Reference: [2010] EWHC 2457 (QB)

Court: Queen's Bench Division

Judge: Tugendhat J

Date of judgment: 7 Oct 2010

Summary: Privacy - Interim injuction - Blackmail  - Anonymity - European Convention on Human Rights, Articles 8, 10

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Appearances: Victoria Jolliffe (Claimant) 

Instructing Solicitors: Olswang for the Claimant; JMW Solicitors LLP for the Defendant


The Claimant (C) had obtained an interim injunction preventing the Defendant (D) disclosing information about his private life. Before the return date a newspaper report of the injunction (which did not breach the injunction), put certain matters into the public domain, including the fact that D was C’s ex-wife and that D claimed to have had an affair with C after C had remarried. On the return date C applied to continue the injunction and put in evidence supporting his allegation that D was attempting to blackmail him. C also asked the court to continue the anonymity order. D did not oppose the continuation of the Order, nor did she put in any evidence contradicting C’s evidence.


(1) Whether the injunction should be continued;

(2) Whether the court should grant anonymity.


Continuing the injunction: there was credible and uncontradicted evidence from C that D had threatened to disclose information about his private life, in particular his sexual life which the public had no right to know and which would be highly damaging to C and to other people. D had not advanced any argument that it would in any way be in the public interest that the information should be disclosed. Where a claimant alleges he is being blackmailed the court has limited choices: (1) refuse anonymity but restrict the publication of the facts of the action; (2) grant anonymity and permit the publication of some of facts about the action. In this instance, some important items of information had already been published, and the only option open to the court was to grant anonymity. The decision whether to grant anonymity to a party or a witness was not a matter of the court’s discretion but of obligation. The fact that a person makes unwarranted demands with threats to disclose information does not mean the person has no right to freedom of expression but the blackmail is a factor to be taken into consideration in the balancing exercise.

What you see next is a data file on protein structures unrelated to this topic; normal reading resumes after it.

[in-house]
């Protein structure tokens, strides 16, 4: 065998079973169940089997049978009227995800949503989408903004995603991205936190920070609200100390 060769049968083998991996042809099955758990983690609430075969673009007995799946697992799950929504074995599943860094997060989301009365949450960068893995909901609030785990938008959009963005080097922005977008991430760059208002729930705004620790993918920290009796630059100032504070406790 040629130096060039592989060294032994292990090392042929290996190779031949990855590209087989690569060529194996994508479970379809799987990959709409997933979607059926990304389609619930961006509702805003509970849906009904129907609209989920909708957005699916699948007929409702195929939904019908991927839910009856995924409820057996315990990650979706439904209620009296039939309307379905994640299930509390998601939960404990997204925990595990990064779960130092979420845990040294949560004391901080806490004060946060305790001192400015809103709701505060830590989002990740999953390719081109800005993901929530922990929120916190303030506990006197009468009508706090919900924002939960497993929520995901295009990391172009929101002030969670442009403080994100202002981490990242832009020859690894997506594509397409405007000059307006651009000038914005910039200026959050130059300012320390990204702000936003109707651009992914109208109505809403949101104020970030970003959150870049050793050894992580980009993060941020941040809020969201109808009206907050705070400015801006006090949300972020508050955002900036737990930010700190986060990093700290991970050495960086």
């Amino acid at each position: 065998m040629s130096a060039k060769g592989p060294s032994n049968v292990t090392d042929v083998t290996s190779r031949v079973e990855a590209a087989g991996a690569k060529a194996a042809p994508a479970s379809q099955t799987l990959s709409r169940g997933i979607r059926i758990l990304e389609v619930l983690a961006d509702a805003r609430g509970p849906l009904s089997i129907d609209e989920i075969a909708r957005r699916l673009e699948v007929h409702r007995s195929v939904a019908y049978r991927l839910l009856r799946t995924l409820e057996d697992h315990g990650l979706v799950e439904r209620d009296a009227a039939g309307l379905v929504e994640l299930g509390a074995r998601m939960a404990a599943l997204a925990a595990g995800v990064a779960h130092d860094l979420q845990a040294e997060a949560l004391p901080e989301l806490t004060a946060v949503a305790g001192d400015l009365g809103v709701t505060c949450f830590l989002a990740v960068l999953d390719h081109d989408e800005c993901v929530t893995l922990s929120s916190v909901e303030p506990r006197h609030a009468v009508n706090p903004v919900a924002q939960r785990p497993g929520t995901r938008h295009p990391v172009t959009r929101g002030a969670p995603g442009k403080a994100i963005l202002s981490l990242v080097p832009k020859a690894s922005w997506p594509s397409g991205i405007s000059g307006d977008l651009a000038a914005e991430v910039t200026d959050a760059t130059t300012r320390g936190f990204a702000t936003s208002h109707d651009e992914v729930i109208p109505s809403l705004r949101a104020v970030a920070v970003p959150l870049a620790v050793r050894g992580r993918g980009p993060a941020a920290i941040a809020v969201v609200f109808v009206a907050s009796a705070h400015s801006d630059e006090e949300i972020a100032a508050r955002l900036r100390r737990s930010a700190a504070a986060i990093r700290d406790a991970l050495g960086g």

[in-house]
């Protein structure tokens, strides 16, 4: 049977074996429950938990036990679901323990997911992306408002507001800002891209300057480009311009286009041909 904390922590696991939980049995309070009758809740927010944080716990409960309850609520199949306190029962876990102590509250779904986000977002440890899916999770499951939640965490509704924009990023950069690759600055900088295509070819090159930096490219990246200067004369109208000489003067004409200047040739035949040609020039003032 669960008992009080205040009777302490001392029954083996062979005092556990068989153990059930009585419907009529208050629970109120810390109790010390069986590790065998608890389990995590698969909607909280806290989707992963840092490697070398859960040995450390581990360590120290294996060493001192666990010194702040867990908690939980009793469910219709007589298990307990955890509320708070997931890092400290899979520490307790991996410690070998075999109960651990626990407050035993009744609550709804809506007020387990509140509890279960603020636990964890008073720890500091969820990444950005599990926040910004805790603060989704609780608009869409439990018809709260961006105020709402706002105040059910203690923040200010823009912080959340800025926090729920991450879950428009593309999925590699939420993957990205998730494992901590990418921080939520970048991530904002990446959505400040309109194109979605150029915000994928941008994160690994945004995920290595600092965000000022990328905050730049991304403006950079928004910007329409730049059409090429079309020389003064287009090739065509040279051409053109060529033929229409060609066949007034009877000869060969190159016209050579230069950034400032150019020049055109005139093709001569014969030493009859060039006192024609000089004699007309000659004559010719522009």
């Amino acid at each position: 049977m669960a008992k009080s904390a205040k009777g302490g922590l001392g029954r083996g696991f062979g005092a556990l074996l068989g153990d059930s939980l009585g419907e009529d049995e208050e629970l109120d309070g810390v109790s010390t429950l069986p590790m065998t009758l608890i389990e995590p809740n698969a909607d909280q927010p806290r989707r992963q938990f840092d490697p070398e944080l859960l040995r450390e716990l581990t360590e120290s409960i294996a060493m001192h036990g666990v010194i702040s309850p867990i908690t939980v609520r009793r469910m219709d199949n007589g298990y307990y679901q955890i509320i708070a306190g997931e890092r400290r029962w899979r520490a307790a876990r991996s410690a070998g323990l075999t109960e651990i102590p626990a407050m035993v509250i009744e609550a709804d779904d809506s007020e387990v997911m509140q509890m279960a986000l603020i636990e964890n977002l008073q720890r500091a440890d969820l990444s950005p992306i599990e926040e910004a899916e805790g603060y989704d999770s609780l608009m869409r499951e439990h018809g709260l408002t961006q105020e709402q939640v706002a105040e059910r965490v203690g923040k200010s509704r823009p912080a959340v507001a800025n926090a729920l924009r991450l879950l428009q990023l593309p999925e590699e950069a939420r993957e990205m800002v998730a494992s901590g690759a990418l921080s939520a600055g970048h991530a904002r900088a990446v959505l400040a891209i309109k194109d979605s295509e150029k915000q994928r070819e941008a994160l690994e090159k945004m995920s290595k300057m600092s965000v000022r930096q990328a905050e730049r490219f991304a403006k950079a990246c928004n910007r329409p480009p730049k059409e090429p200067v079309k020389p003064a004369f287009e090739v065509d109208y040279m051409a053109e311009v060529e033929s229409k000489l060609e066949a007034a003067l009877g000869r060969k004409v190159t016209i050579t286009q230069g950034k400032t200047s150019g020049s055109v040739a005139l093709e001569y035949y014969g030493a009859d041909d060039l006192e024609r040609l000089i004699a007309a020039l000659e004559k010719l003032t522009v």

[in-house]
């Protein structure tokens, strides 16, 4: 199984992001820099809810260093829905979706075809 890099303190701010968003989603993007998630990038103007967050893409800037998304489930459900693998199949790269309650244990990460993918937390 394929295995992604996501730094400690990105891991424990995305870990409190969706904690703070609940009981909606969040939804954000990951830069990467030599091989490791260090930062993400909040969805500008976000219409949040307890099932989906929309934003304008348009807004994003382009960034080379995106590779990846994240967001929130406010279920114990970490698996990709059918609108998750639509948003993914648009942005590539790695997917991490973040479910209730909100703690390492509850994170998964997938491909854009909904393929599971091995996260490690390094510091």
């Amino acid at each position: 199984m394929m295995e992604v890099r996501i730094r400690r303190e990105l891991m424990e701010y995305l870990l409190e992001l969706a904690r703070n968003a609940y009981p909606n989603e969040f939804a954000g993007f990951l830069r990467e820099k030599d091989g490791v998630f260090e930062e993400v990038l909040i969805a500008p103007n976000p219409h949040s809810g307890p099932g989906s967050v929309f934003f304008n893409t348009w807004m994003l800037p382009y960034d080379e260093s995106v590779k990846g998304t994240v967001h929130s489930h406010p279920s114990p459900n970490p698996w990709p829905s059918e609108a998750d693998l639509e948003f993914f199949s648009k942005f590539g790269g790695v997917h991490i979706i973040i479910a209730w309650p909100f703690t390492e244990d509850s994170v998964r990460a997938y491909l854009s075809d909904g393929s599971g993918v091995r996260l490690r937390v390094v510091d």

Between the original application and the return date, Sharp J handed down her judgment in another alleged blackmail case, DFT v TFD [2010] EWHC 2335 (QB). In both cases the defendants did not claim to be entitled to disclose the information and one consented to and the other did not oppose the continuation of the injunction. The inclusion of provisions in an order limiting the information allowed to be published to that in the public domain and in the judgment itself is likely to benefit both claimants and defendants at the interim stage by reducing the risk of jigsaw identification whilst making it easier for publishers to ascertain what may or may not be published. The judgment also demonstrates the burden on the claimant in obtaining anonymity orders, which as the judge identified raises “wider issues” than whether or not the court should prohibit the defendant from disclosing information.